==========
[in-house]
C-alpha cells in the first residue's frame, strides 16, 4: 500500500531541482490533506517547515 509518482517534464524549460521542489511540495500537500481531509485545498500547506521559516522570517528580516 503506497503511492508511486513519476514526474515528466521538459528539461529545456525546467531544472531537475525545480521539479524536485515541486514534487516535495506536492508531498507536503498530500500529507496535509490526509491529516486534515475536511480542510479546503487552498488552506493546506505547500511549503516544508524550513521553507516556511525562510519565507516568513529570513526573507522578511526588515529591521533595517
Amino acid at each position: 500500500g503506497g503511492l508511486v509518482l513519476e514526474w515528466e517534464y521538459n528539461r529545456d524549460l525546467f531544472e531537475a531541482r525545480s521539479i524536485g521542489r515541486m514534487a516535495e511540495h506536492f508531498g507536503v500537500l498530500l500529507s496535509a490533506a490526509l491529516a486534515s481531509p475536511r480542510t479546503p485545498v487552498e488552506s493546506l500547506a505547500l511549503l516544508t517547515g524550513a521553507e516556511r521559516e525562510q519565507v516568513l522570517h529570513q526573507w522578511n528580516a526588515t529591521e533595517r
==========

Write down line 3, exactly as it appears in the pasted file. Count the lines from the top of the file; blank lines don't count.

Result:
Amino acid at each position: 500500500g503506497g503511492l508511486v509518482l513519476e514526474w515528466e517534464y521538459n528539461r529545456d524549460l525546467f531544472e531537475a531541482r525545480s521539479i524536485g521542489r515541486m514534487a516535495e511540495h506536492f508531498g507536503v500537500l498530500l500529507s496535509a490533506a490526509l491529516a486534515s481531509p475536511r480542510t479546503p485545498v487552498e488552506s493546506l500547506a505547500l511549503l516544508t517547515g524550513a521553507e516556511r521559516e525562510q519565507v516568513l522570517h529570513q526573507w522578511n528580516a526588515t529591521e533595517r